#107 Atlantis: He was the first shark that showed up on day one and stayed around all day.


#65 Johnny: He came really close to show off his new mutilation to his tail. He's now sporting a cut in the center of his caudal fin.



#206 Poseidon: He was super active and made may close passes by the cage.


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#97 Drogin: Drogin was his usual self. He's a super active shark, coming at the cages from all different directions, trying to steal a hang bait.


#188: We can't leave this shark without a name! How would you like to name him? Contact http://www.marinecsi.org/ and sponsor his name! Make it a cool one! He deserves it!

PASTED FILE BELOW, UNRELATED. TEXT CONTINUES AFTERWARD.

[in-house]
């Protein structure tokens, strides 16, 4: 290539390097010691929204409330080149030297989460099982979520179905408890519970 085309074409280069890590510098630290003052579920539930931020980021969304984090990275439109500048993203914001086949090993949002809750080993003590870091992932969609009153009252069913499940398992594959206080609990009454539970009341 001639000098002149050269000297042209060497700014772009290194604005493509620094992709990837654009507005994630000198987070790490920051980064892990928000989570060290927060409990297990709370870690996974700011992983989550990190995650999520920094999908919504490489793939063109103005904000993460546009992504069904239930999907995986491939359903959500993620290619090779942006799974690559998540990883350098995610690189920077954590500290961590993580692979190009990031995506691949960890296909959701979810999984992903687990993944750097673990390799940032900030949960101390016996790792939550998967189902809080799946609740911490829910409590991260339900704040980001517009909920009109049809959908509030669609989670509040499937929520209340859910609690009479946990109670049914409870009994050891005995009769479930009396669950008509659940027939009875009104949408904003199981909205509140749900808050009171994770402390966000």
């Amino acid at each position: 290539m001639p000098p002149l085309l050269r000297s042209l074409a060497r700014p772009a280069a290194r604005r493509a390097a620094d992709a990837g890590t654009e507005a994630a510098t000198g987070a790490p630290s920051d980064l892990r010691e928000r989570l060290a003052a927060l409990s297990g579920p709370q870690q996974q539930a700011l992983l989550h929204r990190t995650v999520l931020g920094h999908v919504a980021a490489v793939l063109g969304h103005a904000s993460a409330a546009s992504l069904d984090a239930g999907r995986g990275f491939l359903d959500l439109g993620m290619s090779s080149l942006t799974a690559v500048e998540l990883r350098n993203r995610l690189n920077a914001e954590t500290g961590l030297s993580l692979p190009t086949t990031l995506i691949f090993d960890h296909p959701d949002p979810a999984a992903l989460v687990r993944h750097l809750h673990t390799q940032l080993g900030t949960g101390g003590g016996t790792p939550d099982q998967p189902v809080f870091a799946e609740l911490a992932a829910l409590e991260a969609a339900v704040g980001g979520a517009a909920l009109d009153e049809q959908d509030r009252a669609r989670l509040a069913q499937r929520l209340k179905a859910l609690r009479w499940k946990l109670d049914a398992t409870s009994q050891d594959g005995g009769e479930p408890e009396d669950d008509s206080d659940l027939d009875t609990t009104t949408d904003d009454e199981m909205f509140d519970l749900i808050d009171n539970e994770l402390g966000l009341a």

#149 Kenrick: He was one of the bigger males that showed up and swam around like he's the boss. He's still a sub-adult though and won't be the dominant one, once Bruce, Bite Face, Thor etc. show up.


#168 Sad Face: He was named last year, because he had bite marks that looked like a sad face on his side. This year those marks were barely noticeable, so it's a good thing that we can use the color markings to positively identify him.



#121 Don Julian: He's growing up. Last time I saw him, he was probably close to a foot shorter than he is now. Maybe in a couple of years he'll be mature.



#199 Who wants to name this awesome shark? Contact the Marine Conservation Science Institute to sponsor his name.

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#186 He came by with a bunch of pilot fish. He can also be named by contacting http://www.marinecsi.org/